The customer was shocked. Has asked, ‘‘That’s it? You’re just going to send me a case?’’ Shawn didn’t see a reason to put his customer to any further trouble. ‘‘He had a problem, and I took care of it. If I have a problem with a product, I want to call the company and have it handled quickly. It doesn’t serve me to give people the runaround. If someone calls with a problem and I can make that problem go away painlessly, why wouldn’t I? I don’t understand the philosophy of companies that expect you to make 10 different phone calls and talk to 20 different people.’’ Shawn’s approach turned his angry customer into a fan, and soon afterward, Paul Reed Smith himself received a glowing letter about this guitarist’s extreme satisfaction with Shawn and with PRS.

QUESTION: What two brands stand out as examples of good customer experience marketing, and why?
MARILYN SUTTLE: While a whole book can be written on the topic, I’ll share a successful feature from two companies that excel at CEM.
Amazon does an amazing job of creating positive customer experiences through Amazon Prime. Once a customer becomes a member, they tend to return regularly and try new offerings. Amazon gives a free 30-day membership to try out Prime – long enough to get the customer (myself included) hooked on free two-day delivery, streaming movies, and other perks. The “frequently bought together” feature and the Amazon Wish List feature make it easy for customers to enjoy community involvement and ease of finding desired gifts for family and friends. This is just a snapshot of how they make the customer experience even more valued.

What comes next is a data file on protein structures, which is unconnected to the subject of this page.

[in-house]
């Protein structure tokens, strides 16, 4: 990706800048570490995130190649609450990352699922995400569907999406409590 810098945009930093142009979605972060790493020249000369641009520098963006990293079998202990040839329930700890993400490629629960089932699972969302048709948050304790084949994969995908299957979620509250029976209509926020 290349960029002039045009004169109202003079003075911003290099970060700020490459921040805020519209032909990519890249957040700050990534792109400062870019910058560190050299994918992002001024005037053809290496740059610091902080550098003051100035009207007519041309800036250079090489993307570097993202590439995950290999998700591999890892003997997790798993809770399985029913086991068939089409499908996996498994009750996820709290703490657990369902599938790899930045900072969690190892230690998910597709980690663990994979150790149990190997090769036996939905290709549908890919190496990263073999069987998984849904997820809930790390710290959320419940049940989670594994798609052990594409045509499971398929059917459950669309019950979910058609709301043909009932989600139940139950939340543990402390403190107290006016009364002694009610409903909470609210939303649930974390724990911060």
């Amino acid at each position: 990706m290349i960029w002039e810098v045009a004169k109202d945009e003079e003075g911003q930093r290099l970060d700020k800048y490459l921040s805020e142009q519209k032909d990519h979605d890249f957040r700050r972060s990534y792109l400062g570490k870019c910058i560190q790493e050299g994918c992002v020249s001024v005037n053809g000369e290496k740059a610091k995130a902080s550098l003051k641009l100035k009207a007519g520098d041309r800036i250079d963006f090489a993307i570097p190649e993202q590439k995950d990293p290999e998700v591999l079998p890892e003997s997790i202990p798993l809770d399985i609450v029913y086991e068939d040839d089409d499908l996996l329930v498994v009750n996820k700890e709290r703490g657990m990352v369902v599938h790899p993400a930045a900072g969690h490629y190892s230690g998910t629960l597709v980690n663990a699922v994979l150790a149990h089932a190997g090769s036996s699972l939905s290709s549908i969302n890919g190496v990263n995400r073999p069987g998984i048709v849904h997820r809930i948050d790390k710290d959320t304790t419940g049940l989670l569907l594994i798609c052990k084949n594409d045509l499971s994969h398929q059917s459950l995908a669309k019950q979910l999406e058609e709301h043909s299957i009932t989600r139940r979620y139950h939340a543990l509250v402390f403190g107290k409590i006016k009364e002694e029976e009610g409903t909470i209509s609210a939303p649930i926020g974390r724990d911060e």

This e-commerce company sells home goods. It attracts customers with tech-savvy visual marketing designed in a way that aids customers in finding what they want and discovering what then didn’t even know they wanted. Images of fully-decorated rooms help viewers discover their style preferences. When a customer clicks or taps on the little tags connected to furniture and accessories in a photo, for example, rugs, lamps, or chairs, it automatically brings up the price, details, and reviews of the item. This one feature goes a long way in creating a satisfying customer experience.

QUESTION: Do you think every business should have a Customer Experience Officer (CXO)? Why or why not, and what should the person’s background be?
MARILYN SUTTLE: Companies committed to growth benefit by having a Customer Experience Officer to drive higher levels of customer satisfaction and improve bottom line impact. It’s an integral role for maintaining customer-focused alignment through every decision. They are the catalyst for internal collaboration cross-company to maintain a corporate culture of excellence.

The background requirements for a CXO role vary greatly. Try this: Do a LinkedIn search by filling in the title field with “Customer Experience Officer” and start reading. You’ll find that no two professionals seem to have the same list of experiences. What they do have in common, though, is strong leadership skills, and the charisma and credibility needed to enroll key leaders throughout the company in prioritizing and collaborating on customer experience.

My gratitude and appreciation to Marilyn for appearing on my Blog and for sharing her insights about the very important specialty known as customer experience marketing and its alignment with creating brand advocates.

Image Credit: Marilyn Suttle.